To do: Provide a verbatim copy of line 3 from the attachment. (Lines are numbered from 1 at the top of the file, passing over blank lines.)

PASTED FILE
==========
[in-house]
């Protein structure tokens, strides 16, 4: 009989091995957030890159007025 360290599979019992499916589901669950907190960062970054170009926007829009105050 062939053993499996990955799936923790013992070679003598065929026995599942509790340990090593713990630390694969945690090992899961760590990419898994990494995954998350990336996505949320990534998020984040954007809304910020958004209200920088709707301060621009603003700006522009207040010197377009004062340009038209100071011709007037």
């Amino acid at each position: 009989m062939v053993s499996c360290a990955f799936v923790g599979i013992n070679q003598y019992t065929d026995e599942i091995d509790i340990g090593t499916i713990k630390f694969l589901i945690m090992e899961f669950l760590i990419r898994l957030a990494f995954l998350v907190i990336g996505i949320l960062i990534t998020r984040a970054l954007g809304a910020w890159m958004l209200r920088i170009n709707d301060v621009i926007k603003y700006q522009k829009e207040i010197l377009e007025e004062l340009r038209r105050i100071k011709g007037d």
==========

């Amino acid at each position: 009989m062939v053993s499996c360290a990955f799936v923790g599979i013992n070679q003598y019992t065929d026995e599942i091995d509790i340990g090593t499916i713990k630390f694969l589901i945690m090992e899961f669950l760590i990419r898994l957030a990494f995954l998350v907190i990336g996505i949320l960062i990534t998020r984040a970054l954007g809304a910020w890159m958004l209200r920088i170009n709707d301060v621009i926007k603003y700006q522009k829009e207040i010197l377009e007025e004062l340009r038209r105050i100071k011709g007037d």